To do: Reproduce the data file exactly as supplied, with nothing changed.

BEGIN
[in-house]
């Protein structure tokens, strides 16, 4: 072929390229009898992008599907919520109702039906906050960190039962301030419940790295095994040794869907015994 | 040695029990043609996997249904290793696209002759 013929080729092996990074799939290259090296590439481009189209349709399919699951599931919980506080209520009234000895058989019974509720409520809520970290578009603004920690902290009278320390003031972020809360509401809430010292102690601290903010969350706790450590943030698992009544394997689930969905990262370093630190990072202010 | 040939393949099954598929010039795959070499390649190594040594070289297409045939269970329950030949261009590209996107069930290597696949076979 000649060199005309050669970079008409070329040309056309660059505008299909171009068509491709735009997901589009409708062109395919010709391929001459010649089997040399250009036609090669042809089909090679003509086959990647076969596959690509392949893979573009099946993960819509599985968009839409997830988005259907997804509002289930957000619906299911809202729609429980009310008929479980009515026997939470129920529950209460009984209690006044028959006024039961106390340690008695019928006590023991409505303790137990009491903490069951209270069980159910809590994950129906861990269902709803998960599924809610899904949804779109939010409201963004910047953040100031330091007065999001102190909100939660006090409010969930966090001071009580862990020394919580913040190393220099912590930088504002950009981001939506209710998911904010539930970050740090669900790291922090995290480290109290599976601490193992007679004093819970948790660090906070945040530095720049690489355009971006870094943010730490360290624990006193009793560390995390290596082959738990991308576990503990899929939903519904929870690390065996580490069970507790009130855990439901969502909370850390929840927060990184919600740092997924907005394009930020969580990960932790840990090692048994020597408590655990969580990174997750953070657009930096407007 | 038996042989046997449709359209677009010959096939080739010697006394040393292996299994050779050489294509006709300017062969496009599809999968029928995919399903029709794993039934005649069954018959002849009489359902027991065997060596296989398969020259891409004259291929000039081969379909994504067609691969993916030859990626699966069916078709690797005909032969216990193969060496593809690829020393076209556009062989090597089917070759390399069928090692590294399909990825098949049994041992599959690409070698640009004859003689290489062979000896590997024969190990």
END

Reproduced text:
[in-house]
């Protein structure tokens, strides 16, 4: 072929390229009898992008599907919520109702039906906050960190039962301030419940790295095994040794869907015994 | 040695029990043609996997249904290793696209002759 013929080729092996990074799939290259090296590439481009189209349709399919699951599931919980506080209520009234000895058989019974509720409520809520970290578009603004920690902290009278320390003031972020809360509401809430010292102690601290903010969350706790450590943030698992009544394997689930969905990262370093630190990072202010 | 040939393949099954598929010039795959070499390649190594040594070289297409045939269970329950030949261009590209996107069930290597696949076979 000649060199005309050669970079008409070329040309056309660059505008299909171009068509491709735009997901589009409708062109395919010709391929001459010649089997040399250009036609090669042809089909090679003509086959990647076969596959690509392949893979573009099946993960819509599985968009839409997830988005259907997804509002289930957000619906299911809202729609429980009310008929479980009515026997939470129920529950209460009984209690006044028959006024039961106390340690008695019928006590023991409505303790137990009491903490069951209270069980159910809590994950129906861990269902709803998960599924809610899904949804779109939010409201963004910047953040100031330091007065999001102190909100939660006090409010969930966090001071009580862990020394919580913040190393220099912590930088504002950009981001939506209710998911904010539930970050740090669900790291922090995290480290109290599976601490193992007679004093819970948790660090906070945040530095720049690489355009971006870094943010730490360290624990006193009793560390995390290596082959738990991308576990503990899929939903519904929870690390065996580490069970507790009130855990439901969502909370850390929840927060990184919600740092997924907005394009930020969580990960932790840990090692048994020597408590655990969580990174997750953070657009930096407007 | 038996042989046997449709359209677009010959096939080739010697006394040393292996299994050779050489294509006709300017062969496009599809999968029928995919399903029709794993039934005649069954018959002849009489359902027991065997060596296989398969020259891409004259291929000039081969379909994504067609691969993916030859990626699966069916078709690797005909032969216990193969060496593809690829020393076209556009062989090597089917070759390399069928090692590294399909990825098949049994041992599959690409070698640009004859003689290489062979000896590997024969190990």